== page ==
• Firewire Direct includes an AC adapter ($19.95 option with VST drives other than their combo Firewire/USB versions).
  • Firewire Direct disk volume had to be dragged to trash to allow sleep on Powerbook. VST drive would sleep with the volume mounted (with v2.1 drivers).
  • VST drive costs about $100 or more (12GB model at spring 2000 prices)
  • VST drive is smaller and sexier design (see photo comparison on later pages)
  • VST drive case cannot be opened to replace the drive without destroying the adhesive backed cover. Firewire Direct kit is attractive for owners upgrading their internal PB drive (allowing reuse of the old drive).
  • Firewire Direct Firewire/IDE bridge card contains more components than the VST (consuming more power, but both worked fine running off PCI Firewire or onboard firewire without any power supply). I'm not sure if this would have any significant effect on battery run-time however.
  • Firewire Direct drive would mount with VST's extension or with the Firewire disk support extension from my Clubmac Firewire case, but the VST drive would only mount with the VST extension.
  • The Firewire Direct product is new and less proven (long term use) than the VST, although I've had a number of reports of VST drive failures (not sure this is due to heat (no cooling vents) or handling (dropped?)). Both have 1 year warranties on complete drives. (* 30 day * warranty on FW Direct case kit.)

Physical Size Comparison:

VST vs FW Direct drivesComparing Ports


Drive Used with this Kit:

For this article I used a Toshiba 12GB, 1MB cache IDE 2.5in drive purchased from OWC. The Firewire Direct 2.5" drive kit was from from FirewireDirect.

Note: the kit specifies the maximum height of the drive should be 12.5mm or less. The Toshiba 12GB drive I used is 9.5mm high. The advantage of the kit is that you could replace the drive easily in the future, whereas the VST drives are basically 'sealed' and opening the case ruins the adhesive backed drive case cover sheet.

What's Included in The Firewire Direct Kit

Below on the right is a photo of what you get with the Firewire Direct Kit. Unlike most VST portable firewire drives, an AC adapter is included (required with PCcard Firewire controllers or when daisychaining drives). I still prefer the sexy looks of the VST case design, but they cost a lot more.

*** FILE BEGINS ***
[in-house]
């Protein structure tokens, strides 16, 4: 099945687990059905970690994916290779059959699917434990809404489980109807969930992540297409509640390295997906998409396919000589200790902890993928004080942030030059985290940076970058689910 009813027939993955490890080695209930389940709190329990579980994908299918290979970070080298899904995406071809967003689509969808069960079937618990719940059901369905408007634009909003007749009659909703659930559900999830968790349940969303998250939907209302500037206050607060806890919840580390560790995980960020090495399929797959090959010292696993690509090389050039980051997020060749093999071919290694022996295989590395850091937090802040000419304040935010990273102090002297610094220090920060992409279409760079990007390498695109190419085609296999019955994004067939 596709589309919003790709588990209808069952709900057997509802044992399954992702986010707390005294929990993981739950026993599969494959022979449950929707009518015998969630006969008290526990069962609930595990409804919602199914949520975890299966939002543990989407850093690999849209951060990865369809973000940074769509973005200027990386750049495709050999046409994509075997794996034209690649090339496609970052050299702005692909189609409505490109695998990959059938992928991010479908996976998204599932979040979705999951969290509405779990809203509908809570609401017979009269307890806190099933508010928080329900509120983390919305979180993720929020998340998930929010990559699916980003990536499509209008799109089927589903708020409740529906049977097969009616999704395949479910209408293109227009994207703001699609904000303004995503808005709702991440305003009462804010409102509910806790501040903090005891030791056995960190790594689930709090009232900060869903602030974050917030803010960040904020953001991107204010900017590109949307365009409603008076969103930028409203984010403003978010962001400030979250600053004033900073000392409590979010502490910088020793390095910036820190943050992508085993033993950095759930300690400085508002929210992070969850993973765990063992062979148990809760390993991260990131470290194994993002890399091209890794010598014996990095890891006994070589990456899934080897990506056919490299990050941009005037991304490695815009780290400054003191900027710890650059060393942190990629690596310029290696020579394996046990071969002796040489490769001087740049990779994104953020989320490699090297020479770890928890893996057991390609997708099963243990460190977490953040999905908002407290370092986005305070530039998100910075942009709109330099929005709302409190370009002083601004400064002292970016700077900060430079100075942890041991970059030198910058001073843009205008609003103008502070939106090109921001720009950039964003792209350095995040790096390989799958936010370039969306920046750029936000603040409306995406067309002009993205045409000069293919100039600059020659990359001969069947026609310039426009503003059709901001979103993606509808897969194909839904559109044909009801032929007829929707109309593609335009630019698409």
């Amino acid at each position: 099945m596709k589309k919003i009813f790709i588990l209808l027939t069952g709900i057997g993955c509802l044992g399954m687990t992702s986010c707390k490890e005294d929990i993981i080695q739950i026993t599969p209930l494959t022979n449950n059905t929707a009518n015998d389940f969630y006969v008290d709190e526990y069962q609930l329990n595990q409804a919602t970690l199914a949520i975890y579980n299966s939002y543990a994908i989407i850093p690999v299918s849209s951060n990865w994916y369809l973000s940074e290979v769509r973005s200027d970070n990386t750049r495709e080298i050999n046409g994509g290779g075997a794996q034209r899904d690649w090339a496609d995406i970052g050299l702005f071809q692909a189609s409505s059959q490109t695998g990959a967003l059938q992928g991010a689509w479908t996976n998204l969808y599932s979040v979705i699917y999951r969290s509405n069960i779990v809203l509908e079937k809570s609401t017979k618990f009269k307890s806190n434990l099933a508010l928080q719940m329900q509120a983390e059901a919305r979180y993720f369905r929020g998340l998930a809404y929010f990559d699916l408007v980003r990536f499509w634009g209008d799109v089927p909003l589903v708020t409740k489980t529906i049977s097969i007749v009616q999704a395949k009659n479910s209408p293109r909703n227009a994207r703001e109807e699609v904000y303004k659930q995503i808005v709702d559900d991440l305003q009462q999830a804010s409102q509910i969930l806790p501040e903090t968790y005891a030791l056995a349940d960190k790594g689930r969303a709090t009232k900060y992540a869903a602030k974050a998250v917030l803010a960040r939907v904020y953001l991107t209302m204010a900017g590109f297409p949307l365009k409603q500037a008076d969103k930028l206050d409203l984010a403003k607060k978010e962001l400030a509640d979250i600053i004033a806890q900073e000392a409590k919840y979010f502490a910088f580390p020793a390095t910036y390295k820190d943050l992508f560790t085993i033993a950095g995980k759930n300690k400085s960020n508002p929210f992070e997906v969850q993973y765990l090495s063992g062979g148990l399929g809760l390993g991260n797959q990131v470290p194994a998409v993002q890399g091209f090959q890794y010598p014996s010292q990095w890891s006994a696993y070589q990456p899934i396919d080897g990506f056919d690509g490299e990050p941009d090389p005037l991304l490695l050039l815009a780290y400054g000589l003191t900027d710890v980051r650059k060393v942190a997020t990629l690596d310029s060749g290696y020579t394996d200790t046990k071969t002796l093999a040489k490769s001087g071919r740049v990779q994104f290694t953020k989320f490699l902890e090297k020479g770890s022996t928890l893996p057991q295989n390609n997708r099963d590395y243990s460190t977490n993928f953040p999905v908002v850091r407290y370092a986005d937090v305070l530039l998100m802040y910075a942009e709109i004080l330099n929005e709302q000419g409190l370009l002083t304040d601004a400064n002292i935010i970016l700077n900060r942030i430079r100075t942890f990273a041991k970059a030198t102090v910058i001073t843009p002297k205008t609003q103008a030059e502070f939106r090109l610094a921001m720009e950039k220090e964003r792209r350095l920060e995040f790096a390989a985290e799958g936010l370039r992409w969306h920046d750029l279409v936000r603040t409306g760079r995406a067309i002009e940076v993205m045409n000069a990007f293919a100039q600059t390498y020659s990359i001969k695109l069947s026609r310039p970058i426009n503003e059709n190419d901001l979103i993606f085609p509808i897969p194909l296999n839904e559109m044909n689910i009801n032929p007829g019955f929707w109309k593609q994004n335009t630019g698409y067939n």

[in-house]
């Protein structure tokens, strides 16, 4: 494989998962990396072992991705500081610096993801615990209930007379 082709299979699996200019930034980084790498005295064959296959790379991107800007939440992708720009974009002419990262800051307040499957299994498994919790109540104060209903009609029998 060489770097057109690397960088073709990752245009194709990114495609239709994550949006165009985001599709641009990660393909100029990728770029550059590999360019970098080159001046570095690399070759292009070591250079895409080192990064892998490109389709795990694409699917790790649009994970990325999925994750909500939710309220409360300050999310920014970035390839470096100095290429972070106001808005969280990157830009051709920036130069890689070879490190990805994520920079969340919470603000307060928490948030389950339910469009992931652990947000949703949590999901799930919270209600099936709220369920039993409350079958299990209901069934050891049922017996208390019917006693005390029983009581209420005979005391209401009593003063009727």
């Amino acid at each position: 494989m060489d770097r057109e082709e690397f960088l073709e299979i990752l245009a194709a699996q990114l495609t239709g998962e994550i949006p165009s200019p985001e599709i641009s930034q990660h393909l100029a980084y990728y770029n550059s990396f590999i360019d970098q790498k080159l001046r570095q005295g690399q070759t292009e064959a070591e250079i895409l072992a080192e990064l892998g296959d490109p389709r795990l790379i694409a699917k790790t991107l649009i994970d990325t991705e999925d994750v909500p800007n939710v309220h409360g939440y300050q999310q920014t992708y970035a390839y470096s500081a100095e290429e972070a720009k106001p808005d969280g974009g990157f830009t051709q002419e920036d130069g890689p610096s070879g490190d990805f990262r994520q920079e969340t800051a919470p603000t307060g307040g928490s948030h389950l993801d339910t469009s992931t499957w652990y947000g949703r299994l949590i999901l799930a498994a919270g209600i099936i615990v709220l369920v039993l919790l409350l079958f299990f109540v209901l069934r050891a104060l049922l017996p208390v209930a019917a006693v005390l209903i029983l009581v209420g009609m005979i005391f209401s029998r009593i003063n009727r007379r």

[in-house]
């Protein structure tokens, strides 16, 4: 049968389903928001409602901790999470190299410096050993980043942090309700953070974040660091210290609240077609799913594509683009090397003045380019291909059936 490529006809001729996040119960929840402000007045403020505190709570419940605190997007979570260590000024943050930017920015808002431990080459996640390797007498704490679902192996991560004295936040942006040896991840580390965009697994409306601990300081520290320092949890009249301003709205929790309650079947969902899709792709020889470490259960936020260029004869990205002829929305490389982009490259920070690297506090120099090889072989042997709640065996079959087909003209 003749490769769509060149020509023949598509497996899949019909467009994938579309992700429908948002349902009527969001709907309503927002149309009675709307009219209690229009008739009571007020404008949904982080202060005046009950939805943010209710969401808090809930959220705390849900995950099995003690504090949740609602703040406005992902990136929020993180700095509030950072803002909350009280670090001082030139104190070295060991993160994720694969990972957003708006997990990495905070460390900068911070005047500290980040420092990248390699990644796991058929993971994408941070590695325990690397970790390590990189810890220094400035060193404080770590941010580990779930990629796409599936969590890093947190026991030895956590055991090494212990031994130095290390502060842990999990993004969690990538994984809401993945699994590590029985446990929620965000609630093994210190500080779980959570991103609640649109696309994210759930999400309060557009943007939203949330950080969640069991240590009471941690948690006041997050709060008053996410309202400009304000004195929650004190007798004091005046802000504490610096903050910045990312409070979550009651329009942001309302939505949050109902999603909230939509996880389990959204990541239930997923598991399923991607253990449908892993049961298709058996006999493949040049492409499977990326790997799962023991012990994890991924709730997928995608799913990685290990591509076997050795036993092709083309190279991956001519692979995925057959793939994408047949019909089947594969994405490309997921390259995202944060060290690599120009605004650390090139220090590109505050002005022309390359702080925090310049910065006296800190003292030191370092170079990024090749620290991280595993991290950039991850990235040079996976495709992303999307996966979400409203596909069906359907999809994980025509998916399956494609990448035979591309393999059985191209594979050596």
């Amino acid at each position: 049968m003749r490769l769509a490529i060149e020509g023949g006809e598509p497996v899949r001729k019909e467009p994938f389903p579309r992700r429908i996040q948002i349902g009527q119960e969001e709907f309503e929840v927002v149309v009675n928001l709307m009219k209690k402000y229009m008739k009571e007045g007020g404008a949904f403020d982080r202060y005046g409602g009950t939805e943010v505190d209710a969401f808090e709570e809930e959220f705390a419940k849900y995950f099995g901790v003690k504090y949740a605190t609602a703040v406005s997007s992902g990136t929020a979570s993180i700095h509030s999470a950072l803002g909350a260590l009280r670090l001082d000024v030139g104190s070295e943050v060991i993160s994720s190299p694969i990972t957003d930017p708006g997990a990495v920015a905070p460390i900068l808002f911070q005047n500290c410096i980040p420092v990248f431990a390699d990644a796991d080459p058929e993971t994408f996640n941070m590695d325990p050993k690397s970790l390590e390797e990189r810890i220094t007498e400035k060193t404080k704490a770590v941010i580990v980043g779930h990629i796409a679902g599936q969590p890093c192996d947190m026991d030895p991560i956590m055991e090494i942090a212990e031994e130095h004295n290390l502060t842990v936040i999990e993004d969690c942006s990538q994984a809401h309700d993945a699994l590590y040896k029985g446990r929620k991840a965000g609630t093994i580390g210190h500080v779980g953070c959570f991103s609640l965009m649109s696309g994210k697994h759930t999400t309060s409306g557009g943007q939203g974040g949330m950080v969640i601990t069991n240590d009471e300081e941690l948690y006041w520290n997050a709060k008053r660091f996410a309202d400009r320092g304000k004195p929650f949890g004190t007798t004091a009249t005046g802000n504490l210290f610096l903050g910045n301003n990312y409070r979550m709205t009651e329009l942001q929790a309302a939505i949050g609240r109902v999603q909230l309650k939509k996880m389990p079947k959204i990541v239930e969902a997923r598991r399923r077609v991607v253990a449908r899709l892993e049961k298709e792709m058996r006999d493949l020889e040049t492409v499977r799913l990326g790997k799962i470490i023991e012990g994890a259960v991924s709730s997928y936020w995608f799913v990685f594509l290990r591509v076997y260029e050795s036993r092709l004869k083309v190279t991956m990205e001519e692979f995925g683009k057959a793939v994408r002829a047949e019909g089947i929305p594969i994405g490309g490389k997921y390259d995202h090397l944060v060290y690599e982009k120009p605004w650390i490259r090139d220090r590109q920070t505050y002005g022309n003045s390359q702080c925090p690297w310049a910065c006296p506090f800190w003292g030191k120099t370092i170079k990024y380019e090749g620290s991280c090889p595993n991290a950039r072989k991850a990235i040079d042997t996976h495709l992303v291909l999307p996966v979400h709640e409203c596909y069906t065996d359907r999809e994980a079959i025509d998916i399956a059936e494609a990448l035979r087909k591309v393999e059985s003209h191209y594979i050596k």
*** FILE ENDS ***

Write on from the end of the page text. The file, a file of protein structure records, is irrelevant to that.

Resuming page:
Thanks to Firewire Direct for providing many of the photos on the assembly page of this article. However since they didn't provide a photo of the complete kit contents and two steps in the assembly process that I wanted to illustrate (drive retaining screws and installing the rubber feet), I did so.

Kit Contents:

  • Portable Firewire Case
  • AC Adapter
  • Interchangeable colored plastic inserts
    (5 iMac colors but not Granite)
  • Firewire Cable
  • CD with Drivers & Docs
    (OEM Prosoft Radialogic drivers included)
Kit contents (photo by Mike)


Tools You'll Need:

* Small Phillips Screwdriver
* Cup to store small screws during assembly
* Anti-static wrist strap (recommended)

Of course you'll also need a 2.5" notebook hard drive (12.5MM max height).

The portable Firewire drive kit is a lot easier (and faster) to assemble than the expansion bay kit I built previously. From open box to copying files took only a few minutes.


Next Page: Installing the Drive/Kit Assembly
Yes - show me!

No, take me back Home.


Index of Portable Firewire Drive Kit Project

Intro | Case Assembly | Software Install | Benchmarks